Yup, that’s it, folks. So, please, don’t be scared to use bleach.

Soak your pots in a bucket or sink with water and a ¼ cup of bleach. Don’t let them soak for longer than an hour, and don’t use more bleach than that. If left for too long or used in larger amounts, bleach can weaken and wear down your terracotta.

Let the pots air dry, and they will be ready for the next generation of tomatoes or impossible-to-keep-alive-calathea.

Stacks of terracotta pots and planters for sale in a garden center.

Terracotta pots can be used for so much more than growing plants too. They’re often the basis for craft projects, you can use them to make an inexpensive heater, and you can even use them to irrigate your garden.

Terracotta pots deserve a spot in every gardening shed and every houseplant lover’s collection. Their natural beauty and practicality have stood the test of time, and it’s easy to see why.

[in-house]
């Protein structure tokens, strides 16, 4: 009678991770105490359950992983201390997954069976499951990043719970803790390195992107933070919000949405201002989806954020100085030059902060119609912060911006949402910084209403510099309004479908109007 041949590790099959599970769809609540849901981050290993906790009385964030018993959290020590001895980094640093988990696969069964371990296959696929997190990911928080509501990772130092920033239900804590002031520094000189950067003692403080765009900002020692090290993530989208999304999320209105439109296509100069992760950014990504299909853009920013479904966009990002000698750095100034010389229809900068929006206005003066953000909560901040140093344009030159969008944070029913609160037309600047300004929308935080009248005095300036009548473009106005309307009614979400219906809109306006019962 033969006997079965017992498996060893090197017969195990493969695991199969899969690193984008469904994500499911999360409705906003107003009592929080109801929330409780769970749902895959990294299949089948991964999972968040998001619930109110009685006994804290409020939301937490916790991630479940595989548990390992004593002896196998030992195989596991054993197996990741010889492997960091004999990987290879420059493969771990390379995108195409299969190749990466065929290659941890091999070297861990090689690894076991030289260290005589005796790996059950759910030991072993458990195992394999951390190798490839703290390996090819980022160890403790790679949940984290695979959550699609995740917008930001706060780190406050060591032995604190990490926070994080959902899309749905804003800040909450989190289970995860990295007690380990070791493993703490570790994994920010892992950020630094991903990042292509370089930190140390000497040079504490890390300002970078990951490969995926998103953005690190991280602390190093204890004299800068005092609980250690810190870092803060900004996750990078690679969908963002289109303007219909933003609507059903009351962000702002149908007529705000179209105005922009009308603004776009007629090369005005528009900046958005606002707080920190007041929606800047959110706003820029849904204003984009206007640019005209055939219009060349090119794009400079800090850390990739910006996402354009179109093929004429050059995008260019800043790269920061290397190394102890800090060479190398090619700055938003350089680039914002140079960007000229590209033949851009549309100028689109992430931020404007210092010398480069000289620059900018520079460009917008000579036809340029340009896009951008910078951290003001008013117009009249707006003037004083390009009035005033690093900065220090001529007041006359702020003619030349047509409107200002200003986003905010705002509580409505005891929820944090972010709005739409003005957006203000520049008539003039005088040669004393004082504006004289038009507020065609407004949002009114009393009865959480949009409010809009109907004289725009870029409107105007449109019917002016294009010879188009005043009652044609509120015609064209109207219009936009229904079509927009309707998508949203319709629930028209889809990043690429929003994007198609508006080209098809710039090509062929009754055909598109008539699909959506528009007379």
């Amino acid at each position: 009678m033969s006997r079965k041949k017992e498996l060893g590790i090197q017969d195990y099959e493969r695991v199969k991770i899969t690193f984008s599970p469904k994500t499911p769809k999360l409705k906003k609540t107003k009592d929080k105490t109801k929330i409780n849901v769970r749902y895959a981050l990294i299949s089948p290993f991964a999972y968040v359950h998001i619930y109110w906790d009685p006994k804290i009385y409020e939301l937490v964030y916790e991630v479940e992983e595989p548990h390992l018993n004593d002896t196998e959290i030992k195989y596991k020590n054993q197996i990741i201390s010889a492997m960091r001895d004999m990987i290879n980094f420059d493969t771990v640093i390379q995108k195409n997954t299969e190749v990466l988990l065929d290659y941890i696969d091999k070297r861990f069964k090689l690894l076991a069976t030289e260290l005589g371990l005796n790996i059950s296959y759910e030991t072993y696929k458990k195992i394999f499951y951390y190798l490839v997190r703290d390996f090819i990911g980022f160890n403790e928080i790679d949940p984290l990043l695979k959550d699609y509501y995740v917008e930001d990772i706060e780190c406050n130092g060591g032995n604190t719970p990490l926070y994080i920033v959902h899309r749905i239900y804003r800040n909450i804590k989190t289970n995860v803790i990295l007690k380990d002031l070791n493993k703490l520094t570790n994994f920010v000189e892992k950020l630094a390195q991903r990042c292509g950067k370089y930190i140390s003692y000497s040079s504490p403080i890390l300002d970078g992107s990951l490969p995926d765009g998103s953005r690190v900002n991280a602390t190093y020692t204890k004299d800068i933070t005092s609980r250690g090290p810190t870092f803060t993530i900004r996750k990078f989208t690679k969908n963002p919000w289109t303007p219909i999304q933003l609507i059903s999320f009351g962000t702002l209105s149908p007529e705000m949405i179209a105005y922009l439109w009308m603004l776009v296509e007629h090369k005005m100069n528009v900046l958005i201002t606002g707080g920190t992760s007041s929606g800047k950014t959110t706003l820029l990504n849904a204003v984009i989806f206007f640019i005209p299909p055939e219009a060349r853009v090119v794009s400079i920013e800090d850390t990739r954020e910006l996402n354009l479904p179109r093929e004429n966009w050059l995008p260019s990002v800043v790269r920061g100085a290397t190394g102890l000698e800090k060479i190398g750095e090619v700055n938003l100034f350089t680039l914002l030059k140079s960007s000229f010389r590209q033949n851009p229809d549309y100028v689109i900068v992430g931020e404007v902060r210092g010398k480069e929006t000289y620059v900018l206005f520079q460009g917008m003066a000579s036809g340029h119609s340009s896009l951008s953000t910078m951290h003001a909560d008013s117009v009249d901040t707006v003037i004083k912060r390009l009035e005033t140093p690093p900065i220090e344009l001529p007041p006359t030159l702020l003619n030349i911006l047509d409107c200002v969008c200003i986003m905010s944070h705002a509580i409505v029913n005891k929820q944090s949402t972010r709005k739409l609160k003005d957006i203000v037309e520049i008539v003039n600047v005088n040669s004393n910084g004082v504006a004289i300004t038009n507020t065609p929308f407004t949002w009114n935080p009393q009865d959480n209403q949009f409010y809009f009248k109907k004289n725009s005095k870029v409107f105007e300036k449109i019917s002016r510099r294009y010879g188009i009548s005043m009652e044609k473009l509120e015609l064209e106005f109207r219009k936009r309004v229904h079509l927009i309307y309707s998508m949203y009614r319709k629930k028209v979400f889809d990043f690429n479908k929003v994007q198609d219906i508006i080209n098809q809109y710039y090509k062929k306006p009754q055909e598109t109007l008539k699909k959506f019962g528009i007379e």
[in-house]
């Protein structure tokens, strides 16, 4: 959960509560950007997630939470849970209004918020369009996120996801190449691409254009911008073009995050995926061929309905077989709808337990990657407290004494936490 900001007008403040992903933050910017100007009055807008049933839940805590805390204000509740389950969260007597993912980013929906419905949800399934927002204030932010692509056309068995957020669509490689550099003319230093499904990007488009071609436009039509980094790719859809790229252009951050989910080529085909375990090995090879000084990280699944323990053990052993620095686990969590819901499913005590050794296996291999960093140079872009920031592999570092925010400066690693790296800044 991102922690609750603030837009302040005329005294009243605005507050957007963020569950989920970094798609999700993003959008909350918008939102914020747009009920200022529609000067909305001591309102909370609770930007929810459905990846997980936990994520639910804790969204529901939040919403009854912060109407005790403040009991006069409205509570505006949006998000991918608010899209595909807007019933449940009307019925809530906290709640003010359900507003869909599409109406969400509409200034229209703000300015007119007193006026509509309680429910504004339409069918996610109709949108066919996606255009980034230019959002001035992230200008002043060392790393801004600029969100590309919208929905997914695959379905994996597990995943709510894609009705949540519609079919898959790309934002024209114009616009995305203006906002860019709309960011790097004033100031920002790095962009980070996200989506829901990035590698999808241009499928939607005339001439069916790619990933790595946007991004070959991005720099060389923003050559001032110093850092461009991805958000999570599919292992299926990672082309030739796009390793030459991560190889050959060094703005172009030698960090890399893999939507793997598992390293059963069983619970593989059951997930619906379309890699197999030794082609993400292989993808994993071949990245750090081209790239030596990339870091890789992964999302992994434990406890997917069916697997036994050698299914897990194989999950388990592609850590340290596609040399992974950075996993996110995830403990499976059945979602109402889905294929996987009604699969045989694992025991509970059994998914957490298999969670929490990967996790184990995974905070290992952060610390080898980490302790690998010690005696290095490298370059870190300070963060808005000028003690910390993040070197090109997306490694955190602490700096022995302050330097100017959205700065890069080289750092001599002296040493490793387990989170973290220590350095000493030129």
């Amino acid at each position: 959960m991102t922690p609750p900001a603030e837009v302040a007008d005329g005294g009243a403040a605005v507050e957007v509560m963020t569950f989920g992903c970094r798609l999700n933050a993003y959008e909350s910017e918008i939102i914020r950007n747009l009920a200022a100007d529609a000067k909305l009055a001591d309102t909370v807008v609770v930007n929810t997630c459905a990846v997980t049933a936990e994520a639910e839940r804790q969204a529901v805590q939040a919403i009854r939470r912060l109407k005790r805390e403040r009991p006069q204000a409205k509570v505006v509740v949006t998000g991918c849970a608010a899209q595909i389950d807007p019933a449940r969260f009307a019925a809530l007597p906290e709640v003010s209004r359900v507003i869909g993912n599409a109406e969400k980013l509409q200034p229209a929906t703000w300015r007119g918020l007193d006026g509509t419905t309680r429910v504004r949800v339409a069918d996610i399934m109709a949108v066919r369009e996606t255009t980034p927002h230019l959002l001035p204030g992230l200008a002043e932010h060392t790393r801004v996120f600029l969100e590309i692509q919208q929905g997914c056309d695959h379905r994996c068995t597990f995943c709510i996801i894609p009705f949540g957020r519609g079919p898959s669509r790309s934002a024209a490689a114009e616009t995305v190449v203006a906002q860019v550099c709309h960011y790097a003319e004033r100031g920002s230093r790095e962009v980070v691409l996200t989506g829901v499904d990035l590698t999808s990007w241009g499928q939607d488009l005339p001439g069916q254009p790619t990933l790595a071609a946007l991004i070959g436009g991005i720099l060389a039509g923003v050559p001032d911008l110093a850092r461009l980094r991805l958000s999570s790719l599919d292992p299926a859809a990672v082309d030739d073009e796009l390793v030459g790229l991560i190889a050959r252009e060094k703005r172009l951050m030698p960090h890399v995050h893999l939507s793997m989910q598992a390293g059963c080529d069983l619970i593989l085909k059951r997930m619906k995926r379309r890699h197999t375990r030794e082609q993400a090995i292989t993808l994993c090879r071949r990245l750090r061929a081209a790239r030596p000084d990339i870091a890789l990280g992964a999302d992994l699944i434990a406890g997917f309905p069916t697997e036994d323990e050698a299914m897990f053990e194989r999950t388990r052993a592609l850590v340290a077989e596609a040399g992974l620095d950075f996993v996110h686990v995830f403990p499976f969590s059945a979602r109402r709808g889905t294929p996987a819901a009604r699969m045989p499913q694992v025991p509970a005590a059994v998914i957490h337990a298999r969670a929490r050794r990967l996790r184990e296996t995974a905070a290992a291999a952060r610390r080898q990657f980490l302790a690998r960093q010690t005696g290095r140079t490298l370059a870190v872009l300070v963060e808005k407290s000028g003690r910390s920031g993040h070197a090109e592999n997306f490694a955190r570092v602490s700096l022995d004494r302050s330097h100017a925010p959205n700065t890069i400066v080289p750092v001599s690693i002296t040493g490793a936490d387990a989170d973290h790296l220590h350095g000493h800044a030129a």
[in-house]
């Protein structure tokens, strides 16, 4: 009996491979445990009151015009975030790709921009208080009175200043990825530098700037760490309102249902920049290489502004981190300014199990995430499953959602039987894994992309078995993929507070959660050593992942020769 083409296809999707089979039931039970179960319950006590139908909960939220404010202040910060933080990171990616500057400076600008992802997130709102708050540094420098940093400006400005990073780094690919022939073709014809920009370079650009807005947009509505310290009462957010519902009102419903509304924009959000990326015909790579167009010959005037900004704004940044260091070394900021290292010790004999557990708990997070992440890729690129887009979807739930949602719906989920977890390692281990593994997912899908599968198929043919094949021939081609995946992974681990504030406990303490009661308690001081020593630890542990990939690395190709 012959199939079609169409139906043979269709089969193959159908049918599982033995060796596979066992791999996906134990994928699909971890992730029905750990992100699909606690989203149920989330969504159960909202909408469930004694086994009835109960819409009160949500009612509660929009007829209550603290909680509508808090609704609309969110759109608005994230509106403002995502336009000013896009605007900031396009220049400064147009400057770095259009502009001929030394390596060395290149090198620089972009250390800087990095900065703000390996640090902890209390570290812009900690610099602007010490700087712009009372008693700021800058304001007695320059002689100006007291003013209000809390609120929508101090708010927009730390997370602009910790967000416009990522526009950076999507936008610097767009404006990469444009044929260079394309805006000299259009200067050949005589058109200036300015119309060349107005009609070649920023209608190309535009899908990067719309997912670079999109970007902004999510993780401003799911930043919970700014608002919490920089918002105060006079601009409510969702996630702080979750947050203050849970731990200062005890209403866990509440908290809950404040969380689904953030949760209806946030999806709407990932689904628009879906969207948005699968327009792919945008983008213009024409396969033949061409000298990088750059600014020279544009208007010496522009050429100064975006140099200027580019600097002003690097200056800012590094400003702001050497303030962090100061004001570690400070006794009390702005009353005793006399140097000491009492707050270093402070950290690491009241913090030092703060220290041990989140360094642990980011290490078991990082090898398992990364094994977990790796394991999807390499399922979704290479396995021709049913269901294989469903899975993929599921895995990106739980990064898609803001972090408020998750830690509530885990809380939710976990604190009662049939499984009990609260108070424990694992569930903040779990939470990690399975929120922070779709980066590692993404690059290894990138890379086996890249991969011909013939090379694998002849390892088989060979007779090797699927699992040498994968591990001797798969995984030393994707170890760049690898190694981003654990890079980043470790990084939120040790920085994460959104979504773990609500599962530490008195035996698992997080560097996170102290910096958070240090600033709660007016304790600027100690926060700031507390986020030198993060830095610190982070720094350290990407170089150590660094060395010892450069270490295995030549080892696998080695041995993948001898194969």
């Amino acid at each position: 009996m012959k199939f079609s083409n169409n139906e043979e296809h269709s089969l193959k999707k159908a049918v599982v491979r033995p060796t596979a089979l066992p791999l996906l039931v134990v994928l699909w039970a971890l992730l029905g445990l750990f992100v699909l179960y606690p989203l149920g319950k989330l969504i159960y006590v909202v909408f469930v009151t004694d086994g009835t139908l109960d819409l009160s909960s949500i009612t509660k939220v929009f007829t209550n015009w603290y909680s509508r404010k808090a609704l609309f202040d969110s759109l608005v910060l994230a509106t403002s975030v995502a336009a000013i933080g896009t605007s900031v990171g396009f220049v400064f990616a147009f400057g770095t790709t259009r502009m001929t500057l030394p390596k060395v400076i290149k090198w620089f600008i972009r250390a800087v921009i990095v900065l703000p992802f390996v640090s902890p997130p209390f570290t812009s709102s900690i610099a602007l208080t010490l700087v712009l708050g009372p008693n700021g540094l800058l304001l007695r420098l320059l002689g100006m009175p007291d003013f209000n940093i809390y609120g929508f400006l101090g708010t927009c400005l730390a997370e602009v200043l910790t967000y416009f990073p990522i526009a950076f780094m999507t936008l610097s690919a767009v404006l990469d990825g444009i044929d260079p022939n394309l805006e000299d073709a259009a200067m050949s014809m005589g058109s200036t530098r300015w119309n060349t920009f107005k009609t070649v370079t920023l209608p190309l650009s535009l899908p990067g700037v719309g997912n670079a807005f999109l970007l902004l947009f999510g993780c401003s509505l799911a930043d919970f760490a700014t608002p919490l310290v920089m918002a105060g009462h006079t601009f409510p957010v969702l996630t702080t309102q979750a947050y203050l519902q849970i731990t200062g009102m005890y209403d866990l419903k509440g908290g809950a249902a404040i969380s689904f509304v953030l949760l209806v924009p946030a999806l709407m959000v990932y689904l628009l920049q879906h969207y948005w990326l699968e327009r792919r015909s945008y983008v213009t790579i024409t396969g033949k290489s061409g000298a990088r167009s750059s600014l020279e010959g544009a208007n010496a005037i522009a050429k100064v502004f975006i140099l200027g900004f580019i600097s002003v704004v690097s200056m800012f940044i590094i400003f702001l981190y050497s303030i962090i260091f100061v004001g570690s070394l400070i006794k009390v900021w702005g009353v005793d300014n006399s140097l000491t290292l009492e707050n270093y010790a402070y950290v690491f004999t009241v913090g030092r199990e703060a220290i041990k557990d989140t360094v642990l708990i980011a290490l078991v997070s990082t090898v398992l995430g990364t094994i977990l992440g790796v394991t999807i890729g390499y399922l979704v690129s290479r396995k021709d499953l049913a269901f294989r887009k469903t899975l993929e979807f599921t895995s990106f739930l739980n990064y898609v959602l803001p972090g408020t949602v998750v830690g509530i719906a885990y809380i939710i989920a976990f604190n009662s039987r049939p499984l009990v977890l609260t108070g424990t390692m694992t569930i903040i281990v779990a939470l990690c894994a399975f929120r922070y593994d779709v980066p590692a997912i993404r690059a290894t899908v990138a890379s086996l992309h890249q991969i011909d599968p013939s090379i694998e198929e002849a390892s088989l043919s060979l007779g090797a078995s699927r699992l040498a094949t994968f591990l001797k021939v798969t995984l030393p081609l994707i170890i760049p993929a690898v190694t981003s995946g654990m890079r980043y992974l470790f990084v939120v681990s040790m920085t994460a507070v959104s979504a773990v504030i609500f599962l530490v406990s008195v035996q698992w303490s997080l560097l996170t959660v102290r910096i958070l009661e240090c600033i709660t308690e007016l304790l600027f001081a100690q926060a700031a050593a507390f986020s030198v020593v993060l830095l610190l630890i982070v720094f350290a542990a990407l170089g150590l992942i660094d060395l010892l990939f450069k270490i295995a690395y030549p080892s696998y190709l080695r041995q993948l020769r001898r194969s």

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Tracey Besemer

Hey there, my name is Tracey. I’m the editor-in-chief here at Rural Sprout.

Many of our readers already know me from our popular Sunday newsletters. (You are signed up for our newsletters, right?) Each Sunday, I send a friendly missive from my neck of the woods in Pennsylvania. It’s a bit like sitting on the front porch with a friend, discussing our gardens over a cup of tea.

Originally from upstate NY, I’m now an honorary Pennsylvanian, having lived here for the past 18 years.

I grew up spending weekends on my dad’s off-the-grid homestead, where I spent much of my childhood roaming the woods and getting my hands dirty.